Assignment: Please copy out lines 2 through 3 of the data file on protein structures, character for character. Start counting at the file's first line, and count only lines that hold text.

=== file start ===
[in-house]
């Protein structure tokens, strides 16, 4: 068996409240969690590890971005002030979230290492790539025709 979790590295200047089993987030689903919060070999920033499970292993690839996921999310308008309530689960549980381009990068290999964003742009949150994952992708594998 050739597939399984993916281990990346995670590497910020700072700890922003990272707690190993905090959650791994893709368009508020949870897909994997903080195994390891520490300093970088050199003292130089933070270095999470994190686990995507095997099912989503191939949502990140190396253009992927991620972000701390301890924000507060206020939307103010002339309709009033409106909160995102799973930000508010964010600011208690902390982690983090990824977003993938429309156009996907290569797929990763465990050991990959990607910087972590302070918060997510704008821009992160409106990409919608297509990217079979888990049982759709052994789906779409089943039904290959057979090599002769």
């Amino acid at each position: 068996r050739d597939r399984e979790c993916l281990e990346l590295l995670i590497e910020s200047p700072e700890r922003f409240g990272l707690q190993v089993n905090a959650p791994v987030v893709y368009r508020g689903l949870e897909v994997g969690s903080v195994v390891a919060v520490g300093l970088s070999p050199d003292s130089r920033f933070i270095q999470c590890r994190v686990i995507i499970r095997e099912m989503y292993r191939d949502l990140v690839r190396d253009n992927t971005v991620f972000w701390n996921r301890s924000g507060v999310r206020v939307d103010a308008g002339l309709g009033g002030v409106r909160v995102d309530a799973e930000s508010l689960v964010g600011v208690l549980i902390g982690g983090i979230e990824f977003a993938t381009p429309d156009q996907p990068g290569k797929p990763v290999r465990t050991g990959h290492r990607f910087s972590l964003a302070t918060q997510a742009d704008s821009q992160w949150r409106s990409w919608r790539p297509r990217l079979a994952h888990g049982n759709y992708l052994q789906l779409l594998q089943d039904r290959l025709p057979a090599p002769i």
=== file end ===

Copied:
């Protein structure tokens, strides 16, 4: 068996409240969690590890971005002030979230290492790539025709 979790590295200047089993987030689903919060070999920033499970292993690839996921999310308008309530689960549980381009990068290999964003742009949150994952992708594998 050739597939399984993916281990990346995670590497910020700072700890922003990272707690190993905090959650791994893709368009508020949870897909994997903080195994390891520490300093970088050199003292130089933070270095999470994190686990995507095997099912989503191939949502990140190396253009992927991620972000701390301890924000507060206020939307103010002339309709009033409106909160995102799973930000508010964010600011208690902390982690983090990824977003993938429309156009996907290569797929990763465990050991990959990607910087972590302070918060997510704008821009992160409106990409919608297509990217079979888990049982759709052994789906779409089943039904290959057979090599002769």
């Amino acid at each position: 068996r050739d597939r399984e979790c993916l281990e990346l590295l995670i590497e910020s200047p700072e700890r922003f409240g990272l707690q190993v089993n905090a959650p791994v987030v893709y368009r508020g689903l949870e897909v994997g969690s903080v195994v390891a919060v520490g300093l970088s070999p050199d003292s130089r920033f933070i270095q999470c590890r994190v686990i995507i499970r095997e099912m989503y292993r191939d949502l990140v690839r190396d253009n992927t971005v991620f972000w701390n996921r301890s924000g507060v999310r206020v939307d103010a308008g002339l309709g009033g002030v409106r909160v995102d309530a799973e930000s508010l689960v964010g600011v208690l549980i902390g982690g983090i979230e990824f977003a993938t381009p429309d156009q996907p990068g290569k797929p990763v290999r465990t050991g990959h290492r990607f910087s972590l964003a302070t918060q997510a742009d704008s821009q992160w949150r409106s990409w919608r790539p297509r990217l079979a994952h888990g049982n759709y992708l052994q789906l779409l594998q089943d039904r290959l025709p057979a090599p002769i």